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When it's not your day - there's help at hand

by kirsty
Wednesday 5th February 2014
 
 

Race report: Run247 columnist Kirsty Reade battles her demons and gets a helping hand from her friends at the Thames Trot 50 - February 1, 2014

I’m not sure who said it but I read a good running quote the other day which, for me, sort of sums up ultras: ‘first you feel like dying, then you feel reborn’. As much as you try to stop your brain (or sometimes, maddeningly, fellow runners) doing the maths – ‘only’ 40 miles to go! – there’s always that little voice in your head saying ‘if I’m this tired/if my knee hurts this much/if I’ve got blisters already then how bad will things be in another 20 miles?’. 

But then somewhere along the way you reach some sort of tipping point and you find reserves you didn’t know you had, and you know that the elation you’re going to feel when you finish is going to far outweigh the sore feet.

During longer runs your frame of mind has such a massive effect on your running. A 15 mile marathon training run might feel really easy one week and a complete struggle another week. Your sleep, eating, and running during the week before might have been exactly the same but if you’re stressed, down or anxious and not feeling up for it then this can make things feel so much harder. But running can also so often be a mood changer. You can blast out an angry 5k to get rid of some frustration; you can head into the hills for a long run to resolve a problem; you can snatch some much-needed time alone to get away from all the noise; you can seek out the comfort of friends or strangers and forget about everything for a while by geeking out on easy run chat. I know that very often the mood you’re in at the start of a run isn’t the one you’re in at the end.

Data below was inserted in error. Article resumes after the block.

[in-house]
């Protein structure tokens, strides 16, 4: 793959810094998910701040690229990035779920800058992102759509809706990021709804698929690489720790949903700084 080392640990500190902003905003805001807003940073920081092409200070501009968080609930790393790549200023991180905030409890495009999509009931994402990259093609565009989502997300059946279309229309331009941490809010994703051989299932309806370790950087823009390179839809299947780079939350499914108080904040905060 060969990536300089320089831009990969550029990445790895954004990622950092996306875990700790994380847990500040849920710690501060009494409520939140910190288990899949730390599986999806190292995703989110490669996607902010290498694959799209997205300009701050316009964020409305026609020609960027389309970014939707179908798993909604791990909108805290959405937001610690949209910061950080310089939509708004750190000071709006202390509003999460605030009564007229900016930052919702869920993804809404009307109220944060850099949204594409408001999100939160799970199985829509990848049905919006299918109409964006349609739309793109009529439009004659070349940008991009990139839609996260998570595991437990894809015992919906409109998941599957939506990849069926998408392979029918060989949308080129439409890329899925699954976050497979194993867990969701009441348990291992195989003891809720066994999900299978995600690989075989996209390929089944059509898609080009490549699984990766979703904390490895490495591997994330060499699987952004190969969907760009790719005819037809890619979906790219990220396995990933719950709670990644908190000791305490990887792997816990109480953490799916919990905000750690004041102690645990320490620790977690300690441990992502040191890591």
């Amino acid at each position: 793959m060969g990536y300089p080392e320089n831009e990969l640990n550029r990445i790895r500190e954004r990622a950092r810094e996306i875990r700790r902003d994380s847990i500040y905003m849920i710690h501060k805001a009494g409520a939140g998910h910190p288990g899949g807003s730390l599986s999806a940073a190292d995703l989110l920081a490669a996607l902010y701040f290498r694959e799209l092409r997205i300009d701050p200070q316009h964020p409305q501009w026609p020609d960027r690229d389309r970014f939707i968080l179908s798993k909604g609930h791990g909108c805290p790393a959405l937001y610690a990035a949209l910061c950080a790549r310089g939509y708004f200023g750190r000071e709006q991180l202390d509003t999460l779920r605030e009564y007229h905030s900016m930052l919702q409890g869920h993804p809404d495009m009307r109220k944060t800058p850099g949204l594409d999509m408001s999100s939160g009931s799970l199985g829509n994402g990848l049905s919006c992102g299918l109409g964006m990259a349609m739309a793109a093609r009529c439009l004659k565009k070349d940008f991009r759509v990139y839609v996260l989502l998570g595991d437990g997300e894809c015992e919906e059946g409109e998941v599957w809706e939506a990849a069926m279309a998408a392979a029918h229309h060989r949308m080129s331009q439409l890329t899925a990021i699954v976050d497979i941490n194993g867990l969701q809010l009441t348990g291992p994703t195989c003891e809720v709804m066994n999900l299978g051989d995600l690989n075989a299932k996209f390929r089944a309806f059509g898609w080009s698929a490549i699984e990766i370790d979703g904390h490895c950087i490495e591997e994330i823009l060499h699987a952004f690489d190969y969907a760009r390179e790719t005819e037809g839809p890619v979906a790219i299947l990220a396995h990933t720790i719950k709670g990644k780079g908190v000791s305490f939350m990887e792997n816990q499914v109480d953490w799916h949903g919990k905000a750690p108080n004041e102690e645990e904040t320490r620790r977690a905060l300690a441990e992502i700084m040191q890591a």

Which brings me to the Thames Trot. I’ve been in the doldrums lately and I have to admit that I wasn’t really feeling up for it at the start. I’d done it last year when the promised ‘tranquil run along the Thames from Oxford to Henley’ was a flooded out concrete-fest, not helped by my own poor navigation skills. And of course this year the weather ensured more of the same. In fact, most times you ran near the Thames you were up to your knees in it. The organisers did a great job in making it happen at all, with reroutes taking place while the race was in progress, and they also delivered a lot less concrete. But as we set out I was envisaging a lot of mud, cold water and roads and not the meandering Thames Path I’d hoped for.